Influential Policy Experts Send Message To Biden: Cut A Deal In Ukraine To Focus On Taiwan

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Dylan Housman Chief Foreign Affairs Correspondent
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A recent report from the RAND Corporation advises the Biden administration to seek an end to the war in Ukraine as soon as possible, and take active steps to bring both sides to the negotiating table.

RAND, which houses one of the world’s leading defense policy think tanks, published “Avoiding a Long War: U.S. Policy and the Trajectory of the Russia-Ukraine Conflict” as the war in Ukraine approached the one year mark. In it, analysts suggest that the U.S. cannot support an extended conflict in Ukraine while devoting the resources necessary to other pressing foreign policy issues, like protecting Taiwan from China.

Ukraine and the United States share a number of interests, the analysts write, but they aren’t exactly the same. Both parties would like to see Russia weakened, democracy fostered and a restoration of lost Ukrainian territory. But the report argues the Biden administration must prioritize avoiding a direct kinetic conflict between NATO and Russia and an escalation to the use of nuclear weapons.

According to the analysis, Russia sees the war as nearly-existential. This means that the threat of losing captured territory, particularly Crimea, or an increase in domestic pressure threatening regime change, may push Russia toward the use of nuclear weapons. The most likely pathway toward direct NATO involvement may be an accidental strike on NATO territory, which is increasingly likely the longer the war rages on.

These goals can be accomplished by ending the war as quickly as possible, RAND says. But the Biden administration has taken few steps toward this end.

At every turn, President Joe Biden and Secretary of State Antony Blinken have stressed that support for Ukraine, both humanitarian and militarily, will continue “as long as necessary.” No specific pathway to peace has been outlined by the United States. As Washington is not a direct belligerent in the conflict, the White House has consistently emphasized that it must be Ukraine, not the U.S., that sets terms for peace.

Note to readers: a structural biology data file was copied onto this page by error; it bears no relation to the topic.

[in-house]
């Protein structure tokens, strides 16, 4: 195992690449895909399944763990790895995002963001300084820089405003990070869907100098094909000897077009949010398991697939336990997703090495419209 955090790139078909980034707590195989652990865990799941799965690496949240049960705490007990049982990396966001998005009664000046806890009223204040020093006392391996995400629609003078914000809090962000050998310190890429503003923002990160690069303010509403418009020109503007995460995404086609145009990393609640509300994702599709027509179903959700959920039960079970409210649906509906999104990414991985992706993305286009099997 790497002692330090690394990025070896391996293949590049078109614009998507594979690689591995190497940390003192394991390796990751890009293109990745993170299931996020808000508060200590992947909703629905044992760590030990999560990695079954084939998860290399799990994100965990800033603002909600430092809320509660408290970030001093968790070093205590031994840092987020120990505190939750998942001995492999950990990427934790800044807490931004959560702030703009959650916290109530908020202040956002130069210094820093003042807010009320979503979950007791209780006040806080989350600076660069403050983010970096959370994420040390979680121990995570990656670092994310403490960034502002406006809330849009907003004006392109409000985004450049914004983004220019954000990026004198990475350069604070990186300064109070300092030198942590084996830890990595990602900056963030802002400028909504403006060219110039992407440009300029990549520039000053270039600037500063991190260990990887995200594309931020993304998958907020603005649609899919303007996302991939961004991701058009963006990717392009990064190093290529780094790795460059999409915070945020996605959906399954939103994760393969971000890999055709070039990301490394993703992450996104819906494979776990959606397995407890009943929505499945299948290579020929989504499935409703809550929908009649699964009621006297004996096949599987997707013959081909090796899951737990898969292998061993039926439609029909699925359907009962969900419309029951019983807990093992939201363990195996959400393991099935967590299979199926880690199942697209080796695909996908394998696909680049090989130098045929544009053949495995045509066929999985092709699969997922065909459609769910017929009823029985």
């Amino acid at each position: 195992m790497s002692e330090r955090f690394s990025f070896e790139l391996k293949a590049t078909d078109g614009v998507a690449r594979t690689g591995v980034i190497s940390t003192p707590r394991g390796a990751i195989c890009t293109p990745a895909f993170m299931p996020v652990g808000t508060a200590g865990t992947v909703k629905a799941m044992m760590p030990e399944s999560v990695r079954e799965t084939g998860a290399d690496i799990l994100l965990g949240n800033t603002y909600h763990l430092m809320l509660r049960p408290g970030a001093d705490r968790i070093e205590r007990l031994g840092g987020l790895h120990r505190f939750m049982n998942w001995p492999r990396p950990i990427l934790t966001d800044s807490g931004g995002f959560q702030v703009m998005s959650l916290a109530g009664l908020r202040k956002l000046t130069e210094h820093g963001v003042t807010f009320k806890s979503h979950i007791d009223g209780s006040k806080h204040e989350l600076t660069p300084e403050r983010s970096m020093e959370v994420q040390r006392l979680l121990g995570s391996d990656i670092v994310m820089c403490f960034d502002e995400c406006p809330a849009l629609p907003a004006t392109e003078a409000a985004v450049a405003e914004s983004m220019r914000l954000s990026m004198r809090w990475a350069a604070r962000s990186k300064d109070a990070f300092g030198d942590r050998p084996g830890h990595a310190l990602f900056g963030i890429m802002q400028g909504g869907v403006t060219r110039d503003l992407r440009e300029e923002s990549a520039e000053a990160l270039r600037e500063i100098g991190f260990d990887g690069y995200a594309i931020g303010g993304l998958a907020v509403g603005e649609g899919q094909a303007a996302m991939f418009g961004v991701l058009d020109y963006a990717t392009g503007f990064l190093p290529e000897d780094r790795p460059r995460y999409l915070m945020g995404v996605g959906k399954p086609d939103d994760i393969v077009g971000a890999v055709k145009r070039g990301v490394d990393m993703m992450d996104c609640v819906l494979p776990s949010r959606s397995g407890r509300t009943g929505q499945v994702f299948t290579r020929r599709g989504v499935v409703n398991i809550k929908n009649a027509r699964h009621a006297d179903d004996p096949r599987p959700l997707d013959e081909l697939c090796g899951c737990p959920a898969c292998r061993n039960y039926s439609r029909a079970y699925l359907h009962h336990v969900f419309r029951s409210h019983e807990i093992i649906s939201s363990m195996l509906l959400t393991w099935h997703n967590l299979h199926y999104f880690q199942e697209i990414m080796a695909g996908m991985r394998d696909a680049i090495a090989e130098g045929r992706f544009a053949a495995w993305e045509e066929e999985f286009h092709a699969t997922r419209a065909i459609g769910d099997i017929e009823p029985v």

This mentality has led to billions of dollars worth of aid flooding to Ukraine, and it has made a positive difference for Kiev. Russian forces have not made nearly the progress many observers expected at the outset of the invasion, and Western-provided weapons and sanctions have resulted in heavy Russian casualties and political and economic isolation of Moscow rivaled by few other regimes.

However, the U.S. is facing diminishing returns, according to RAND. Russia has already been so weakened that any further losses, economically and politically speaking, are likely to be incremental, the analysts argue. Longer conflict will also push Russia closer to China and hurt the U.S. ability to direct resources toward defending Taiwan from a potential Chinese invasion.

The Biden administration can take further steps to foster peace that they have thus far ignored, the report claims. One would be structuring long-term military aid for Ukraine to diminish Russian optimism for a victory, while also conditioning that aid on a peace deal to encourage Ukrainian President Volodymyr Zelenskyy to come to the negotiating table. Biden should also propose a security deal that maintains Ukrainian neutrality, according to the report.

Also important is providing Moscow with a pathway to sanctions relief, RAND writes. Moscow has even less incentive to negotiate a peace deal if there isn’t an understanding that it will lead to the lifting of the historically intense sanctions it is currently facing. (RELATED: Biden’s Mixed Signals On Ukraine Aid Suggest Kyiv Must Earn Congress’ Future Support, Experts Say)

There remain no signs the Biden administration is intending to pursue these steps, though. Regular tranches of aid continue to be announced from the Pentagon and the State Department, with the same “as long as it takes” response to questions about a timeline. And, for now, Biden is seemingly still content to leave Ukraine in the drivers’ seat toward negotiations as the one-year mark of the invasion is days away.